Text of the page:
When doing a second ferment, if no sugar is added the yeasts continue to carbonate the liquid, as by then their numbers have grown sufficiently. However, if additional sugar is added before the second ferment, alcohol production will occur. For more in this read our article how To Increase Alcohol Content Of Kombucha Tea.
Increase Surface Area of Brewing Container: If you are using containers with narrow openings, this will probably reduce the amount of air available to the SCOBY, and it might a good idea to switch to jars with wider mouths. Surface Area plays a key role in your fermentation time…and how your brew ultimately tastes.
Allowing More Air Through: Too dense of a cloth covering can also prevent enough oxygen reaching the Kombucha brew. Check to make sure that the material you are using as a cover is not too dense to allow enough oxygen through.
Whisking: Whisking the unfermented tea before inserting your SCOBY also exposes the yeasts to more oxygen, and encourages them to produce more carbonation.
7. Make Sure You Use a Sealed Latch Wine Bottle for Second Fermentation
If you are doing a second ferment (and really, you SHOULD be if you want any carbonation at all), make SURE you use a narrow wine-style bottle with a sealed latch.
Using THIS style bottle gives you a better, more carbonated ferment over say a canning jar or a regular mason jar.
More Reasons Why There is No Fizz
Before jumping in and implementing all the things outlined above in one shot, think about your process and gauge what you feel might be the cause of decreased carbonation.
Is Your SCOBY New?
If you have purchased a SCOBY starter recently and this is only your first or second batch, then it is quite possible that the yeasts in SCOBY are still a bit dormant. It is also then likely that the airborne strains have not had a chance to colonize your SCOBY. If this is the case, then encouraging the yeast component of the SCOBY is not a bad idea.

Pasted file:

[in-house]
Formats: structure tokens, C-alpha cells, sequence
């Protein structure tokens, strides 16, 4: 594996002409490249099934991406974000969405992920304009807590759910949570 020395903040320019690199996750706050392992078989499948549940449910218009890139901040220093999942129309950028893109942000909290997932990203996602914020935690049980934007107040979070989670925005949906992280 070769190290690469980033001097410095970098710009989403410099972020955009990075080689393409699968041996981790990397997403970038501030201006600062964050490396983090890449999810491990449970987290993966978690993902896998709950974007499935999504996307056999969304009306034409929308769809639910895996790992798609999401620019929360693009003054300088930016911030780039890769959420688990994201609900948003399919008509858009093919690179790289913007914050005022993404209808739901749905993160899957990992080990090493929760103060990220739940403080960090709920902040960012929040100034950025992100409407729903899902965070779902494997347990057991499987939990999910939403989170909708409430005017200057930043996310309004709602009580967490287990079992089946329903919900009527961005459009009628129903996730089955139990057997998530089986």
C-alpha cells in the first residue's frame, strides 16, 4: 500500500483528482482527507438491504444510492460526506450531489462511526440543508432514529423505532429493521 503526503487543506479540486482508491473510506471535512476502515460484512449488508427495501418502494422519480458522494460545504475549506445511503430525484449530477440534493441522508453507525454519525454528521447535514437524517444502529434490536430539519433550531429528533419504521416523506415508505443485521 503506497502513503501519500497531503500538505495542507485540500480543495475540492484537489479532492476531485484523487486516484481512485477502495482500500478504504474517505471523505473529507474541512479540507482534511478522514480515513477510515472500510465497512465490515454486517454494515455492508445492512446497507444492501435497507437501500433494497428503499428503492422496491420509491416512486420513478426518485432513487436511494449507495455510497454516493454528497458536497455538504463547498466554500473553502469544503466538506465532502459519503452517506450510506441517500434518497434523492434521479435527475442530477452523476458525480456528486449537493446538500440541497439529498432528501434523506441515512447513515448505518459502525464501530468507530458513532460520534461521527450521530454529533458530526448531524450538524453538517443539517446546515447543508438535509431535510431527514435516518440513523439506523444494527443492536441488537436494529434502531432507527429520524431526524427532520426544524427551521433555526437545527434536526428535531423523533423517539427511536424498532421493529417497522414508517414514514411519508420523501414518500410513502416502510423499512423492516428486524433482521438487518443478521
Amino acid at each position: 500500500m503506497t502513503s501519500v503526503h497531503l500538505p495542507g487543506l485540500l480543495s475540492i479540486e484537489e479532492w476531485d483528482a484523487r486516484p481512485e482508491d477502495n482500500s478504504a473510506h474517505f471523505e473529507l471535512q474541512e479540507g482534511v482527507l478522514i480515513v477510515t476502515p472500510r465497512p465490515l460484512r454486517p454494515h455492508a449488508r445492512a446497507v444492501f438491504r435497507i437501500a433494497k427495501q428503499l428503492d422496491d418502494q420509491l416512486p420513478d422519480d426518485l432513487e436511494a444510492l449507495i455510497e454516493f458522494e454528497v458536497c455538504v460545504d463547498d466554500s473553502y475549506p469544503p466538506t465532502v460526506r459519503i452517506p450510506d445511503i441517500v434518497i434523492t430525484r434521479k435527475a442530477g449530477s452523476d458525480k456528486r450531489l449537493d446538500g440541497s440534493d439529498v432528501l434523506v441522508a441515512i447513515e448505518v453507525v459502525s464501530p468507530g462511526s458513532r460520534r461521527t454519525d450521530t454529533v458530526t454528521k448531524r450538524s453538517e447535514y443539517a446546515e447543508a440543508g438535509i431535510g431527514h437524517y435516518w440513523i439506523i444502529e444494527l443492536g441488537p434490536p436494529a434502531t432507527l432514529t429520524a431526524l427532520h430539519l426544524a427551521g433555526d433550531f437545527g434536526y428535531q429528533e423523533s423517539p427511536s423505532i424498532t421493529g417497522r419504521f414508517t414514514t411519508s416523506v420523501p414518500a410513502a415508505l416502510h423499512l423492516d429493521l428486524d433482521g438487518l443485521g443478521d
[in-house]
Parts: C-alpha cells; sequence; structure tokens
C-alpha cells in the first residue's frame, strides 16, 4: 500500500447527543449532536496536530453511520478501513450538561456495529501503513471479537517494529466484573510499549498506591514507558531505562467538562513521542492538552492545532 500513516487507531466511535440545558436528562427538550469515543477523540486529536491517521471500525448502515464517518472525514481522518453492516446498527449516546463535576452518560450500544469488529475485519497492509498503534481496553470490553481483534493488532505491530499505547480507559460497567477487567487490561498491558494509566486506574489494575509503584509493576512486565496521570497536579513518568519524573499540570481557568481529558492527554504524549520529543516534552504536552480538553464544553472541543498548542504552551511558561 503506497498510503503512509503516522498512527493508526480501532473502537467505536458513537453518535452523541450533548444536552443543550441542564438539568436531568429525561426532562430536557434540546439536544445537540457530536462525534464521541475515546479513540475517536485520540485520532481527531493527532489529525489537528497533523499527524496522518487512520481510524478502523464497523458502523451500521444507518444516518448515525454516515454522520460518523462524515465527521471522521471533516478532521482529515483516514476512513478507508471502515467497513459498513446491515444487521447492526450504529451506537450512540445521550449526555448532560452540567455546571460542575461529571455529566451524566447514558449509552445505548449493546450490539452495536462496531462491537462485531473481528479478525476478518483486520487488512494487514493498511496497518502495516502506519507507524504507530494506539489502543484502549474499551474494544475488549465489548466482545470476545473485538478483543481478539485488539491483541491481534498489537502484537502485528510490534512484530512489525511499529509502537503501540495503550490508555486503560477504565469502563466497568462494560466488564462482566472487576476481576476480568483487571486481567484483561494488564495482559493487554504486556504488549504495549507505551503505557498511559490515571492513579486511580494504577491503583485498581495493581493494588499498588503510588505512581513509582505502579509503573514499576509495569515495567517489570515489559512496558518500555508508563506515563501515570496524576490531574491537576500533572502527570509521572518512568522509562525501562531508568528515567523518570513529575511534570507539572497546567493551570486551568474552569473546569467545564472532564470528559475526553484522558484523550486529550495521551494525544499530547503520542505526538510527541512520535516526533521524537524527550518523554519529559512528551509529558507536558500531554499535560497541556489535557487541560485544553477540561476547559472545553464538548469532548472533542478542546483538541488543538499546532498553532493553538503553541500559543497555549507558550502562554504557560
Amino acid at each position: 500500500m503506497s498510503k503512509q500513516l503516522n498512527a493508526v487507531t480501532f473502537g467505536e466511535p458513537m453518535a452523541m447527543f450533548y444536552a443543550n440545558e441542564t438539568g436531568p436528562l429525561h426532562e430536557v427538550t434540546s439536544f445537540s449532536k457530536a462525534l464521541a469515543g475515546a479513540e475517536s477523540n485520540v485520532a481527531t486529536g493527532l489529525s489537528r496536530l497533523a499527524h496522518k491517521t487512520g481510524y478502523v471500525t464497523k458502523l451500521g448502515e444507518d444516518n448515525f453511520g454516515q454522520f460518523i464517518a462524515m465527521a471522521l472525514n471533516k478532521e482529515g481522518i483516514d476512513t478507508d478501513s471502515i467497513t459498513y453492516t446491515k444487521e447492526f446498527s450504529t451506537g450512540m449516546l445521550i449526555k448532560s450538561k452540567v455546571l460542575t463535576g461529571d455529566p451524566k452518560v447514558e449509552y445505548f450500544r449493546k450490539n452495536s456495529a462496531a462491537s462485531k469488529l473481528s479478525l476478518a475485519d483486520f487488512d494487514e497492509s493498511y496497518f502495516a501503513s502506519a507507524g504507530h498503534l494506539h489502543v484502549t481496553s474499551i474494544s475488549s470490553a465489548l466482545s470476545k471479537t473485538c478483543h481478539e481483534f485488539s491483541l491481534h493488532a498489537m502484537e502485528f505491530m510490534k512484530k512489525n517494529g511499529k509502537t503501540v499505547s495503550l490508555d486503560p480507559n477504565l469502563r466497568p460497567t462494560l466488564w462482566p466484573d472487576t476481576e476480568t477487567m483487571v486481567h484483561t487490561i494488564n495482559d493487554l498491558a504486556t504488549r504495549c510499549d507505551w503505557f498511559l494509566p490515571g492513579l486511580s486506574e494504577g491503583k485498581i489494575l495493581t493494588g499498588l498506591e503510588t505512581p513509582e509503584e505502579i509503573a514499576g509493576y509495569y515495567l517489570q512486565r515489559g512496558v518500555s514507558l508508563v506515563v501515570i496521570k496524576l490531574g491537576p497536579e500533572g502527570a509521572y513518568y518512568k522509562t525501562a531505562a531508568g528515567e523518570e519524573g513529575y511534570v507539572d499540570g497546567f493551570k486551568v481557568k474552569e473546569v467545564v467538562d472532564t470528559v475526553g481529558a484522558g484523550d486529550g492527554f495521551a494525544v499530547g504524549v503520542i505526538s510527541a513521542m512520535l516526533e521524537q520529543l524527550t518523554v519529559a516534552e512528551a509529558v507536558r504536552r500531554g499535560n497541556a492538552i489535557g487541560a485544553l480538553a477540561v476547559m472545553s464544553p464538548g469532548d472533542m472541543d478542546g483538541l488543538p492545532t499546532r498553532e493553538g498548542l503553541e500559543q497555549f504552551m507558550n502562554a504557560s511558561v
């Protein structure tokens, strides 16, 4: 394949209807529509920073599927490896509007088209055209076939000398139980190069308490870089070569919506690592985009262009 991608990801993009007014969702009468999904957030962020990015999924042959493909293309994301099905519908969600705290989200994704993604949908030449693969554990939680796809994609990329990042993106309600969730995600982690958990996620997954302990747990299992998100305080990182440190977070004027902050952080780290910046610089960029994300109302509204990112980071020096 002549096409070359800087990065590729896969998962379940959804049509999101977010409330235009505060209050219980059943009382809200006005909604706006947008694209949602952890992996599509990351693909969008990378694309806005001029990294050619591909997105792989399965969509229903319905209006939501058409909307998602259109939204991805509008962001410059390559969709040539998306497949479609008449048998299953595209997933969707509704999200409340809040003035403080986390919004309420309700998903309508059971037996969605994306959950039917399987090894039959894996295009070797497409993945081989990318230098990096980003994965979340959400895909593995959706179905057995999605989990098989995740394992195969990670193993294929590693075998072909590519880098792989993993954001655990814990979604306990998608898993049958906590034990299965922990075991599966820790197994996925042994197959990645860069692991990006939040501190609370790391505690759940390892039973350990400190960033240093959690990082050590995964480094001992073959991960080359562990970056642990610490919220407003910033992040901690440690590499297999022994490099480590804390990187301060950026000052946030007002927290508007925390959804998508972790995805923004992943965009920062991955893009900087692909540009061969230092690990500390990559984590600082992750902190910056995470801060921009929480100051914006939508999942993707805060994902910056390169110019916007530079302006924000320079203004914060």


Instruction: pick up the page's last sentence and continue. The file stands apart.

Is Your SCOBY dehydrated
If you bought a dehydrated SCOBY, you’ll need to properly reactivate it and it will take a few brewing cycles before such a SCOBY will function normally (indeed, we do not recommend buying dehydrated SCOBYs — you are much better off buying an active SCOBY in starter rather than a dried out one). If your new SCOBY is dehydrated and you are trying your first or second brew — you may either need to do a few more brewing cycles to get your SCOBY working properly, or your SCOBY may have health problems and you’ll need to replace
Is Your SCOBY healthy
Another reason for low fizz / no carbonation is that your SCOBY is dying or unhealthy. It could be the SCOBY is simply too old (the mother will last for months, but you will need to replace it eventually with a fresh baby scoby) and dying or the SCOBY has health problems. Either way, you should replace that SCOBY with a brand new baby one (which if you have been making Kombucha for a few cycles, you should already have via the baby scobys). Take a look at what a healthy scoby should look like.